Sewage threat to the Baakens

UNDER THREAT: The once pristine Baakens Valley is polluted with sewage

Growing health fears and wildlife flee the once pristine valley as regular spills pollute the river

Sewage spills in the Baakens River are damaging one of Port Elizabeth’s most valuable natural assets, raising concerns over the health and safety of residents and wildlife living in close proximity to the valley.

Despite municipal officials patrolling the Baakens Valley on a regular basis, conservation groups are still reporting major sewage spills, while animal control specialists have their hands full with wild animals fleeing from the valley and seeking refuge in residential areas.

Baakens Valley Preservation Trust member Vince Jearey moved to Sunridge Park more than 30 years ago and has witnessed the Baakens River steadily deteriorating.

“At first, there was some pollution – some illegal dumping, sewage spills, that kind of thing – but nothing too rough,” he said.

“But, in recent years, it has become worse and I fear we are causing irreparable damage to this beautiful natural resource of ours.”

Jearey, who walks along a stretch of the Baakens near Sunridge at least once a week, said he often found raw sewage flowing down the river.

He recalled a particularly bad incident in March when sewage was flowing from a municipal pump station in the valley.

“There was so much sewage and contaminated water flowing into the river that it actually elevated the water level of the river. The smell was unbearable,” he said.

The trust believes over-development along the valley, and ageing infrastructure unable to carry the increased load, is to blame for the regular pollution.

Wildline’s Arnold Slabbert shares the Preservation Trust’s concerns as he has seen a range of wildlife species disappear from the valley due to the deteriorating conditions.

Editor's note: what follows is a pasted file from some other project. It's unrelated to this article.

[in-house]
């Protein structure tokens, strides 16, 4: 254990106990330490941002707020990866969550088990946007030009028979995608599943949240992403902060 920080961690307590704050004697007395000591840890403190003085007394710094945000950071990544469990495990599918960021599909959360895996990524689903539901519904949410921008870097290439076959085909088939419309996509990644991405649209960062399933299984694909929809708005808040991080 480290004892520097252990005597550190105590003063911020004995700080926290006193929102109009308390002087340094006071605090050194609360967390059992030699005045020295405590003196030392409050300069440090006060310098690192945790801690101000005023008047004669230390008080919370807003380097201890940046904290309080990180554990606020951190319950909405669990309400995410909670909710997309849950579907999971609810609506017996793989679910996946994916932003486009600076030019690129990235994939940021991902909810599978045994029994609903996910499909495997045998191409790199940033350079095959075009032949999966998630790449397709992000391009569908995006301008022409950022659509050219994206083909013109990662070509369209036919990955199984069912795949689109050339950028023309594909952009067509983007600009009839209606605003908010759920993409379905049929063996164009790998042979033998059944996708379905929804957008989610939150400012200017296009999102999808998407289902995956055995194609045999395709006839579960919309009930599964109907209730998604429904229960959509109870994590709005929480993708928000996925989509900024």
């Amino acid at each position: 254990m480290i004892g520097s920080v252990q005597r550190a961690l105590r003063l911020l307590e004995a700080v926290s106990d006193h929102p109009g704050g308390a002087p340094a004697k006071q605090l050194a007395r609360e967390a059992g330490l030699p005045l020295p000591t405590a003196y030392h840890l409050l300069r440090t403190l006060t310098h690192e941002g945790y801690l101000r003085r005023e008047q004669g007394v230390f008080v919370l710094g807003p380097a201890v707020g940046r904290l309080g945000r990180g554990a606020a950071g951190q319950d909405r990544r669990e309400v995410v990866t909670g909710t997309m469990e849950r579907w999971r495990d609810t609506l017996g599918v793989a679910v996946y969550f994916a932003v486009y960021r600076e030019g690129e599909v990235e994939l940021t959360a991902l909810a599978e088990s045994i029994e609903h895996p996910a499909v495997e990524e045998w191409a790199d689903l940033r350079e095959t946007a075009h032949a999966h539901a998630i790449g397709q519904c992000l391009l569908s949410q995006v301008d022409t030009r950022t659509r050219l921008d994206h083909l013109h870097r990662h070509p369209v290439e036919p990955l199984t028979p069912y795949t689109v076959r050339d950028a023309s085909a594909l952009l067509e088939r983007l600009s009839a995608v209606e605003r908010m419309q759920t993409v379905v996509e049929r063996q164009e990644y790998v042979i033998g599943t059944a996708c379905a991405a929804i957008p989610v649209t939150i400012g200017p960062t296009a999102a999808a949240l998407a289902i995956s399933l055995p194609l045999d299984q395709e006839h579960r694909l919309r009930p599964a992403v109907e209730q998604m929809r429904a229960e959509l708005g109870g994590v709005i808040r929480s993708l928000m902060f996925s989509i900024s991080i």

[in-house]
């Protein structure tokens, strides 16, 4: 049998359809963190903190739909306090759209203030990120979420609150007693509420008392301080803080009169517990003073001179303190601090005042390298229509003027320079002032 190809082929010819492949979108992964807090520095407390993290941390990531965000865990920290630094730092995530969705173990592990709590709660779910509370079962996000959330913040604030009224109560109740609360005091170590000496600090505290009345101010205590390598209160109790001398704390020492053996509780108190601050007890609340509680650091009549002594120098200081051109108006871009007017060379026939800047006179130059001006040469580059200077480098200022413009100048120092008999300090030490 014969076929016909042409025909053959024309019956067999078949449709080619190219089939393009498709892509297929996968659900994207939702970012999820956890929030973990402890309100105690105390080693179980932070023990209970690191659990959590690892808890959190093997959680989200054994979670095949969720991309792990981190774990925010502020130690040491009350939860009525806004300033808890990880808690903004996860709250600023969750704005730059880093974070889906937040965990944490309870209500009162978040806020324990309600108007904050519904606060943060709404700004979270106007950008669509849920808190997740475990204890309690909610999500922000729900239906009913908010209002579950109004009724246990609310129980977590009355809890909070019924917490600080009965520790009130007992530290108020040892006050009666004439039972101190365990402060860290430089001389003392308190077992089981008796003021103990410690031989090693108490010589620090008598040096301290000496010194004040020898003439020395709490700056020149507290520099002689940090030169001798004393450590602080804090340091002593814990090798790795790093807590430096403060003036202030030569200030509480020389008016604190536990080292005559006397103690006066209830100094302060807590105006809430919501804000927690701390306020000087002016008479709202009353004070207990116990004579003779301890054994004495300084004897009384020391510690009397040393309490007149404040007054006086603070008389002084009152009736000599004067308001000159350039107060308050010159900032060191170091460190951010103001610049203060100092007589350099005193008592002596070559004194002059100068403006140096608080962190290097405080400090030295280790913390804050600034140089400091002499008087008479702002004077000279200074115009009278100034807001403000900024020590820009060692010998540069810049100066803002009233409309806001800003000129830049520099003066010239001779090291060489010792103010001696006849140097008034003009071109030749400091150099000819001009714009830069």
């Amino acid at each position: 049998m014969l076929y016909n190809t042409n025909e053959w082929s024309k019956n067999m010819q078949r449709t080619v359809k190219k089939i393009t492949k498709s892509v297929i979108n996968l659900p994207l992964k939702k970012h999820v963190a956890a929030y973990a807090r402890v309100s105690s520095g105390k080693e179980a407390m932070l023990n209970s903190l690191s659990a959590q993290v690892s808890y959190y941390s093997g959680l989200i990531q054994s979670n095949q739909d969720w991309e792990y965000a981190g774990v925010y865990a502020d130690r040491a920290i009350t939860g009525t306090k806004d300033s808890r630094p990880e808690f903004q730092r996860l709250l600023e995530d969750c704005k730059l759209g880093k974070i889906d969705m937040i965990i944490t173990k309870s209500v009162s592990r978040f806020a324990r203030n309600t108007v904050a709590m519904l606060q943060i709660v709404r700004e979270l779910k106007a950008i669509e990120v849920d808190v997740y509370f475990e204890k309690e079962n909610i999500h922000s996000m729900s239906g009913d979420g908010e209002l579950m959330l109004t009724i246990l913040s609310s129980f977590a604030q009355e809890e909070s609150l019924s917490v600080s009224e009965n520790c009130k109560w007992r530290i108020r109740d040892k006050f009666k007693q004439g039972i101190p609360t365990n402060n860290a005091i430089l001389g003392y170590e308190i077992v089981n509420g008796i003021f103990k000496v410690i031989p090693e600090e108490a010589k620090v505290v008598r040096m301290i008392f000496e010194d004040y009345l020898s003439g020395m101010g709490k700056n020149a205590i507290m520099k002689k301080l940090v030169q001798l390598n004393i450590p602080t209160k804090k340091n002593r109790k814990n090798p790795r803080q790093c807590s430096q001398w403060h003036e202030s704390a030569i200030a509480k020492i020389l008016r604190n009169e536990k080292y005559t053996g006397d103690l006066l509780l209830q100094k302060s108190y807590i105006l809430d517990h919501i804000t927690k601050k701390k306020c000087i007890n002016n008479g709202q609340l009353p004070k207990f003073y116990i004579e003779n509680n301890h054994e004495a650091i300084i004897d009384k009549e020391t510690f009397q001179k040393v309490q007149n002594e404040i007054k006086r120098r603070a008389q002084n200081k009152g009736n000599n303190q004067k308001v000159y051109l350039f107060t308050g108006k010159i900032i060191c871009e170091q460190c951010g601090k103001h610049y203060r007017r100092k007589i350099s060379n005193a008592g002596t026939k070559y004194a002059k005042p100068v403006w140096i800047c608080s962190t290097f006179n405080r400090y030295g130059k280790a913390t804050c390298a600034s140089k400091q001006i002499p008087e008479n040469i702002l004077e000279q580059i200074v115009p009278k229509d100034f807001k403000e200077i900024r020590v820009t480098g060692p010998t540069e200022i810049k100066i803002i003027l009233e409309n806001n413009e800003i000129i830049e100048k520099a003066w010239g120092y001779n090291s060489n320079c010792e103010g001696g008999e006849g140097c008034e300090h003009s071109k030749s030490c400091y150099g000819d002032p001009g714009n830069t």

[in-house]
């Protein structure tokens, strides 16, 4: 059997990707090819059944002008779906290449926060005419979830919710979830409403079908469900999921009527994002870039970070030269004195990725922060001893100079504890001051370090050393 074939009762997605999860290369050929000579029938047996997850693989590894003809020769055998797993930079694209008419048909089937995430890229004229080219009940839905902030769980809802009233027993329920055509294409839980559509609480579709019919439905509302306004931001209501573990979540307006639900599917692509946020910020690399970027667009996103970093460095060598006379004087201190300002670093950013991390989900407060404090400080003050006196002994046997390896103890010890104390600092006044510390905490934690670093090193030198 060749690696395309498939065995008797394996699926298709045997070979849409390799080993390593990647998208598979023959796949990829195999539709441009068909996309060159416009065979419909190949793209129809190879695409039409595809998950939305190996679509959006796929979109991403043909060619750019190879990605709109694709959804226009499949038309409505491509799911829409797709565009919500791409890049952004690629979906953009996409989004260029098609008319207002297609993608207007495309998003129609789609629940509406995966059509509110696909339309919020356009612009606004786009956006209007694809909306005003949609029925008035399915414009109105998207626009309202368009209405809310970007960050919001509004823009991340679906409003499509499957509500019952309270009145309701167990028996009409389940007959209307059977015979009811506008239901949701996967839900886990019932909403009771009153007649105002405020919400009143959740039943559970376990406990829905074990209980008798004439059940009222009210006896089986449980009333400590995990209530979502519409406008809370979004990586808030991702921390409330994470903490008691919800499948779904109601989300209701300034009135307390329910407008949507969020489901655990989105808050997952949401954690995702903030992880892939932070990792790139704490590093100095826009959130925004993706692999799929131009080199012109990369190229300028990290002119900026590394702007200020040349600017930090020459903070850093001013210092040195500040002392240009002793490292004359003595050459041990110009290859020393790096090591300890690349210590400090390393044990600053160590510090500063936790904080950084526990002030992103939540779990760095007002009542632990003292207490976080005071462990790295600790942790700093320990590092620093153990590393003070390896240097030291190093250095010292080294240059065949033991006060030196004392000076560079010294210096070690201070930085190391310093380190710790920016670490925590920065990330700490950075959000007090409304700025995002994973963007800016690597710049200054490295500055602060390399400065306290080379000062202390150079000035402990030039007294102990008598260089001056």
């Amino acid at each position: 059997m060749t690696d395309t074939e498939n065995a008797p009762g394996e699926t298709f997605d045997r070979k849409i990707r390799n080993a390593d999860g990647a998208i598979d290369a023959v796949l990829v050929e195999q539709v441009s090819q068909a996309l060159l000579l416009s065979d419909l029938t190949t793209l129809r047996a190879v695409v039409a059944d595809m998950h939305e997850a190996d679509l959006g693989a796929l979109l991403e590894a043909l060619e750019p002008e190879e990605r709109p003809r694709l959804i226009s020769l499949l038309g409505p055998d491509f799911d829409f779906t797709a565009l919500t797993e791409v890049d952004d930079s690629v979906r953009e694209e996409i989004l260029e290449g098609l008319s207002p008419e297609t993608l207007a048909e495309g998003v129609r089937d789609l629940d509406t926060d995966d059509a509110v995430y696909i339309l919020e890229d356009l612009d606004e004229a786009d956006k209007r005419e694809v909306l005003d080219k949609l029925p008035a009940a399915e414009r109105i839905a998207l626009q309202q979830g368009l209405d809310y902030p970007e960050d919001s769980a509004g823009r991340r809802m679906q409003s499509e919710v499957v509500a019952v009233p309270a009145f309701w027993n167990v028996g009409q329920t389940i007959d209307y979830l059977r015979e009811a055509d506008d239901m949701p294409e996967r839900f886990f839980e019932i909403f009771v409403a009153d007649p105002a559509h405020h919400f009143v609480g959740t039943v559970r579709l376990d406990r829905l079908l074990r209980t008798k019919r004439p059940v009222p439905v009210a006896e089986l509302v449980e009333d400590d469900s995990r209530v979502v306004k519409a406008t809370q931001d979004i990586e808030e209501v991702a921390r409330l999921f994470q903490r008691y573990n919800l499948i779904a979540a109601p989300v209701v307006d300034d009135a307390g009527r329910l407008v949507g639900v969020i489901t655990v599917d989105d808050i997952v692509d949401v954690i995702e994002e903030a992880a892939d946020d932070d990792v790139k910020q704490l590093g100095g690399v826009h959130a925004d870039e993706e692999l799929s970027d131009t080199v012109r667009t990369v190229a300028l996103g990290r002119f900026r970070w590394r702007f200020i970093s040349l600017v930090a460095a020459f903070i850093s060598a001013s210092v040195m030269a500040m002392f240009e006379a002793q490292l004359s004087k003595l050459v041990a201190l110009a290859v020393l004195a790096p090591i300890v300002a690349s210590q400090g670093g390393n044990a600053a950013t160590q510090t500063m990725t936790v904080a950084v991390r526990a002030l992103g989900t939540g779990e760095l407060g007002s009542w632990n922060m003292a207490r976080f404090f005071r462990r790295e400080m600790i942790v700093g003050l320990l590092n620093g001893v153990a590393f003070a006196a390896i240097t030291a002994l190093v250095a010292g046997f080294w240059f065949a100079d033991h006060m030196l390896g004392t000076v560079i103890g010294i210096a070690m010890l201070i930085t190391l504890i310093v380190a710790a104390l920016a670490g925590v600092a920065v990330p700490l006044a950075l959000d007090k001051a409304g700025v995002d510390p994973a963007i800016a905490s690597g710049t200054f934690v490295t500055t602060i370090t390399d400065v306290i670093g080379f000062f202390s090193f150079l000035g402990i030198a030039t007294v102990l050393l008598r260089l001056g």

He said he had his suspicions for a long time, but a recent trip into the valley, attempting to reunite a rescued juvenile otter with its mother near Sunridge last month, confirmed what he had feared.

“We rescued the otter from a garden in Sunridge and wanted to find its family,” Slabbert said.

“I was disgusted by what I found in the valley.

“It started making sense why we see fewer and fewer wild animals around the Baakens River, and why more animals are caught in the suburbs as they try to escape the pollution.”

Besides the young otter he rescued, Slabbert also caught an adult otter in Newton Park earlier this year, rescued a blue duiker from a residence in Lorraine three weeks ago, and recovered a porcupine from a built-up section of Central Port Elizabeth on Thursday.

“The bad condition of the river, along with illegal dumping along the valley, is forcing the wildlife out of their habitat and into the suburbs,” he said.

“You used to find fish and crabs along the river, as well as a range of birds nesting in the trees, but even those have disappeared over time.”

Further down river, resident Pieter Human, who has lived at the bottom of Target Kloof for 14 years, said he was concerned about his family’s health as the Baakens River runs past their home.

“At one stage we had sewage spills near our house almost on a monthly basis, and sometimes the river would turn black from all the pollution. One time we had a spill running for a week,” he said.

Municipal spokesman Mthubanzi Mniki said officials of the municipality’s infrastructure and engineering directorate had been notified of the sewage spills in the Baakens Valley and inspections at the affected pump-station in Sunridge and along the valley were being conducted.

“These spills could be caused by blockages in the sewer system due to foreign objects being dumped into the system or tree roots intruding into the pipes,” Mniki said.

He said track inspection teams are sent into the Baakens Valley every two weeks to check on the sewer system for any spills, and sewage pumps are checked daily for mechanical or electrical failure.

“Any spillage into a river or natural water cause is a high priority, and as soon as we become aware of any problems a team is dispatched to identify the cause of the problem, and remedial action is then carried out,” Mniki said.

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